I expected that in the "bar" line, Template::Extract would come up with some regex that said something like "b a r : space something space something newline". Instead, it gave me "b a r : space something".

	
	$VAR1 = {
			  'bar' => '',
			  'baz' => 'barney rubble
	',
			  'foo' => 'fred
	'
			};

This might not seem strange to you at first, and I was a bit forgiving at first too, but why should the process ignore literal characters in the template? The newline and now the space from the template show up in the values from the template directives instead of their literal, hard-coded values in the template. Notice, however, it correctly leaves out the whitespace that comes after the colon.

People like this module because they're using it in templates that have a lot of other text, and some template directives. That is, there is a lot of non-whitespace hints that Template::Extract can use in those cases. Not all templates are so simple though, or have extra hints to help the parser.

If I change my template to make it look like a bit of HTML (invalid as it may be), Template::Extract does a fine job:

	#!/usr/bin/perl
	
	use Data::Dumper;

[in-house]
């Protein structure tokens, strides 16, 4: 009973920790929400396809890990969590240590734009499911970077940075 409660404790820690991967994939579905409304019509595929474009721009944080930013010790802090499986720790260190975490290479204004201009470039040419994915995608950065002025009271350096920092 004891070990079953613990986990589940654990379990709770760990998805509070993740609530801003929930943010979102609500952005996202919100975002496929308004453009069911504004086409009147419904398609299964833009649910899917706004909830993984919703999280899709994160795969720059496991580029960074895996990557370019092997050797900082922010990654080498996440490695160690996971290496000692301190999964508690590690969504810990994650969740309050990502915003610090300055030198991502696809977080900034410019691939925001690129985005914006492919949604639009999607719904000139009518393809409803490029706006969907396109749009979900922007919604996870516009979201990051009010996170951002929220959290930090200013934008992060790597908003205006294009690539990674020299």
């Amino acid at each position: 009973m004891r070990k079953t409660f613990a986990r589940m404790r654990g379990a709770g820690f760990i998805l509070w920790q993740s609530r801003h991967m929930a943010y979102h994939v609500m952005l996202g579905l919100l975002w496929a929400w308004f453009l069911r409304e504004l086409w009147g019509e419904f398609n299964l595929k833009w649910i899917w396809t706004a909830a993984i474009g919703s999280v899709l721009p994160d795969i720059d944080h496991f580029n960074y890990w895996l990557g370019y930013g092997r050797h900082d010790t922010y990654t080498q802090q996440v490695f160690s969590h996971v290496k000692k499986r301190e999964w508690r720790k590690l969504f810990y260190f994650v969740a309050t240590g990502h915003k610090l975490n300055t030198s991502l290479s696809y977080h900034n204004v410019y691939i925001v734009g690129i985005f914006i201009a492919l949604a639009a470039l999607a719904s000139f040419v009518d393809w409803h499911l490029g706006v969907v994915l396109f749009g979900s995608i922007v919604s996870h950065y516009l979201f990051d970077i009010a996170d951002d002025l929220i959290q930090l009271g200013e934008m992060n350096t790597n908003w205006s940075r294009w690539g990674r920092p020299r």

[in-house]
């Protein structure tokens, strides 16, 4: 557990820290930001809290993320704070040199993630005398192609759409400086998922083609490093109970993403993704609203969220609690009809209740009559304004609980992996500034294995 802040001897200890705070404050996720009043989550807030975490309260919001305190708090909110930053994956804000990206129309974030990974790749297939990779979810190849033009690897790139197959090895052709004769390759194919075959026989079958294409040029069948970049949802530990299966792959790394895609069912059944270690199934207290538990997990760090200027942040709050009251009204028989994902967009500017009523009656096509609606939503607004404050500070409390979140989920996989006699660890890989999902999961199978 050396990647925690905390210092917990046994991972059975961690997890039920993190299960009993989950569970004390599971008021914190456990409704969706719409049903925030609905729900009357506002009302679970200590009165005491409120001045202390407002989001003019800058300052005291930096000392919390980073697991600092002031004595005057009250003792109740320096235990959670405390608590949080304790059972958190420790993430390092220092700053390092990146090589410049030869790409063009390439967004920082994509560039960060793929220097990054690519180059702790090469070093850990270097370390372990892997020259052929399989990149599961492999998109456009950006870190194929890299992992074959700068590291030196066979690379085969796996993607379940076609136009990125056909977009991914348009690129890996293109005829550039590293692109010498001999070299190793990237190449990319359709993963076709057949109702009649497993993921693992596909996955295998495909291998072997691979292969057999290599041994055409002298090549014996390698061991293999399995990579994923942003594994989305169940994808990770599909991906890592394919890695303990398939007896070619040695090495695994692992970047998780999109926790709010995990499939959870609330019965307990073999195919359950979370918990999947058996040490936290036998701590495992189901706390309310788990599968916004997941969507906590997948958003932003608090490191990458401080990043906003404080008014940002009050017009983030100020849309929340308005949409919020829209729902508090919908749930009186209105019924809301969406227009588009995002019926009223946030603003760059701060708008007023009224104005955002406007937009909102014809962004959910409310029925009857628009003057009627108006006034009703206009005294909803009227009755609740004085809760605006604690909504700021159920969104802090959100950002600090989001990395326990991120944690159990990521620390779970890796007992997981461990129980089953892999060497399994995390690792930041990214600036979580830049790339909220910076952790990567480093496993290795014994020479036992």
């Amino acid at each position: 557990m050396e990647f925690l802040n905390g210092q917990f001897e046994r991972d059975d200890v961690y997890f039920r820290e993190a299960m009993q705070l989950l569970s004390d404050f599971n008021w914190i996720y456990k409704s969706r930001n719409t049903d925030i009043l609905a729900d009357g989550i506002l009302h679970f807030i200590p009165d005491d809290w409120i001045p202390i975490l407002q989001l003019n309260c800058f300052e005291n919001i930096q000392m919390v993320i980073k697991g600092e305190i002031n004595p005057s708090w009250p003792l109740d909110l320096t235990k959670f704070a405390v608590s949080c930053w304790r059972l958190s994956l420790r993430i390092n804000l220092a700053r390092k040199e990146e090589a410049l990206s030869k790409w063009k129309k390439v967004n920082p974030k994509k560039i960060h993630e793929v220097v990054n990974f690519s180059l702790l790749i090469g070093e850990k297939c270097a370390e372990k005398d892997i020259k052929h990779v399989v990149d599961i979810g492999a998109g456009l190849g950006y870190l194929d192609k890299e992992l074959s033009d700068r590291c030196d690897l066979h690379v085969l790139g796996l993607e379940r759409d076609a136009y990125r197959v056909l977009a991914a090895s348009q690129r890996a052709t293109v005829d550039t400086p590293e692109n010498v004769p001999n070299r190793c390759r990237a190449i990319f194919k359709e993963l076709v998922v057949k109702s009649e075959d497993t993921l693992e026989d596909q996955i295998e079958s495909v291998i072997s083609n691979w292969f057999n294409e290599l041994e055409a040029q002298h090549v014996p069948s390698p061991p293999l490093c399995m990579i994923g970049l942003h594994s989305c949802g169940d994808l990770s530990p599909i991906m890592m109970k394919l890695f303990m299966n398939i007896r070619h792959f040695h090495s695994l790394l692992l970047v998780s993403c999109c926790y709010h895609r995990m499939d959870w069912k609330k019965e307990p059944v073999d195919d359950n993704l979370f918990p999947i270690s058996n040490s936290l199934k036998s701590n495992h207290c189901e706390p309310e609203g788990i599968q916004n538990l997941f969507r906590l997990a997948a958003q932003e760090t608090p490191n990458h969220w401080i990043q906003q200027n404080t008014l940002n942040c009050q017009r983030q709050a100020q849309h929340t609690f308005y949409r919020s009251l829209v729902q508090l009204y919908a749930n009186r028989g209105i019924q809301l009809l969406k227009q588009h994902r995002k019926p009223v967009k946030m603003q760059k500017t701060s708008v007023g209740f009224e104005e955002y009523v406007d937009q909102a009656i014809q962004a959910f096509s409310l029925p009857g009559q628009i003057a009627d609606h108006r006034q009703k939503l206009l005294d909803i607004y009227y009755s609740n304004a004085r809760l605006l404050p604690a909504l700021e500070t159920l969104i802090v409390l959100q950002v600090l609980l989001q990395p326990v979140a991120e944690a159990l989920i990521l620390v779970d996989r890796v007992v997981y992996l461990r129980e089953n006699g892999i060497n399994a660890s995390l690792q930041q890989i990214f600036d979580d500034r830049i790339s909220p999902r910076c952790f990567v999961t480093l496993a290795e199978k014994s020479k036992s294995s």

use Template::Extract;
	
	my $tte = Template::Extract->new;                                     
			   
	my $template = <<'TEMPLATE';
	foo: [% foo %]<br/>
	bar: [% bar %] [% baz %]<br/>
	TEMPLATE
	
	my $document = <<"MAIL";
	foo: fred<br/>
	bar: barney rubble<br/>
	MAIL
	
	my $data = $tte->extract( $template, $document );
	
	print Dumper( $data );

It correctly picks out all the values because it doesn't have a chance to react to whitespace. It uses other hints for where things end or begin.

	$VAR1 = {
			  'bar' => 'barney',
			  'baz' => 'rubble',
			  'foo' => 'fred'
			};

I investigated this a bit more because I really want to use this module. I need to look at the template and use more hints that what it is using. First, I just want to solve the newline problem. I want to see the regexen that the module uses. If I can figure how to change the regex, maybe I can work backwards to a code fix. I get the regexen as the return value of compile(), and then use Data::Dumper to inspect it.

	#!/usr/bin/perl
	
	use Data::Dumper;
	use Template::Extract;